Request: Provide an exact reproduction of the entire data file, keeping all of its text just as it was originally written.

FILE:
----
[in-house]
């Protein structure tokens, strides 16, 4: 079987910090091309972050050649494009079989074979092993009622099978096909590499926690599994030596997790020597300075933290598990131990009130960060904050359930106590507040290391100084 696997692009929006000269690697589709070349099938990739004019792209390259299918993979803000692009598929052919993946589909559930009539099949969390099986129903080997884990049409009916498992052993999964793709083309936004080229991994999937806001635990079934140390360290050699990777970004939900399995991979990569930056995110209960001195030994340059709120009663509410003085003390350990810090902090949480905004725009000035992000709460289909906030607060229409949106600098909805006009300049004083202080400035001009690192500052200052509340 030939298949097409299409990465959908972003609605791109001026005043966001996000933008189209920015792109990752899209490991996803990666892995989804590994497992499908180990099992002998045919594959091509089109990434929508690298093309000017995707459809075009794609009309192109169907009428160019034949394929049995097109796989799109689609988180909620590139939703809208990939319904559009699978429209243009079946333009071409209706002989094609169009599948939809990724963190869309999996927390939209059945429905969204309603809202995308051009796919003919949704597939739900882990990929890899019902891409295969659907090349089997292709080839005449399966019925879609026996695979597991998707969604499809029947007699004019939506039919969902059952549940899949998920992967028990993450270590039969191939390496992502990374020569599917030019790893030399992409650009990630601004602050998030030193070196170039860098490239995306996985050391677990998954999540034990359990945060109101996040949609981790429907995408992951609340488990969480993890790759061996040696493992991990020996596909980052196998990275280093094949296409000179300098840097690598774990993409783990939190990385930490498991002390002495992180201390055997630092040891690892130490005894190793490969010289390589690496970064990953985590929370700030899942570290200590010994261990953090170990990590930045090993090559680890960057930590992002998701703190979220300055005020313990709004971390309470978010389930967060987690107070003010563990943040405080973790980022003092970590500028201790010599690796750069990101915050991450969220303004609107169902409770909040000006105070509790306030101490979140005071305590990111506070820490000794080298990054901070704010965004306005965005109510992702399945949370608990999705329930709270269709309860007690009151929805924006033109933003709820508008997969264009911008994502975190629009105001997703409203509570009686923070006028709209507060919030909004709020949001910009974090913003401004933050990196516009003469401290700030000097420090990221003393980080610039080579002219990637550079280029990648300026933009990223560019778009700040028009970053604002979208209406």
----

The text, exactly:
[in-house]
């Protein structure tokens, strides 16, 4: 079987910090091309972050050649494009079989074979092993009622099978096909590499926690599994030596997790020597300075933290598990131990009130960060904050359930106590507040290391100084 696997692009929006000269690697589709070349099938990739004019792209390259299918993979803000692009598929052919993946589909559930009539099949969390099986129903080997884990049409009916498992052993999964793709083309936004080229991994999937806001635990079934140390360290050699990777970004939900399995991979990569930056995110209960001195030994340059709120009663509410003085003390350990810090902090949480905004725009000035992000709460289909906030607060229409949106600098909805006009300049004083202080400035001009690192500052200052509340 030939298949097409299409990465959908972003609605791109001026005043966001996000933008189209920015792109990752899209490991996803990666892995989804590994497992499908180990099992002998045919594959091509089109990434929508690298093309000017995707459809075009794609009309192109169907009428160019034949394929049995097109796989799109689609988180909620590139939703809208990939319904559009699978429209243009079946333009071409209706002989094609169009599948939809990724963190869309999996927390939209059945429905969204309603809202995308051009796919003919949704597939739900882990990929890899019902891409295969659907090349089997292709080839005449399966019925879609026996695979597991998707969604499809029947007699004019939506039919969902059952549940899949998920992967028990993450270590039969191939390496992502990374020569599917030019790893030399992409650009990630601004602050998030030193070196170039860098490239995306996985050391677990998954999540034990359990945060109101996040949609981790429907995408992951609340488990969480993890790759061996040696493992991990020996596909980052196998990275280093094949296409000179300098840097690598774990993409783990939190990385930490498991002390002495992180201390055997630092040891690892130490005894190793490969010289390589690496970064990953985590929370700030899942570290200590010994261990953090170990990590930045090993090559680890960057930590992002998701703190979220300055005020313990709004971390309470978010389930967060987690107070003010563990943040405080973790980022003092970590500028201790010599690796750069990101915050991450969220303004609107169902409770909040000006105070509790306030101490979140005071305590990111506070820490000794080298990054901070704010965004306005965005109510992702399945949370608990999705329930709270269709309860007690009151929805924006033109933003709820508008997969264009911008994502975190629009105001997703409203509570009686923070006028709209507060919030909004709020949001910009974090913003401004933050990196516009003469401290700030000097420090990221003393980080610039080579002219990637550079280029990648300026933009990223560019778009700040028009970053604002979208209406």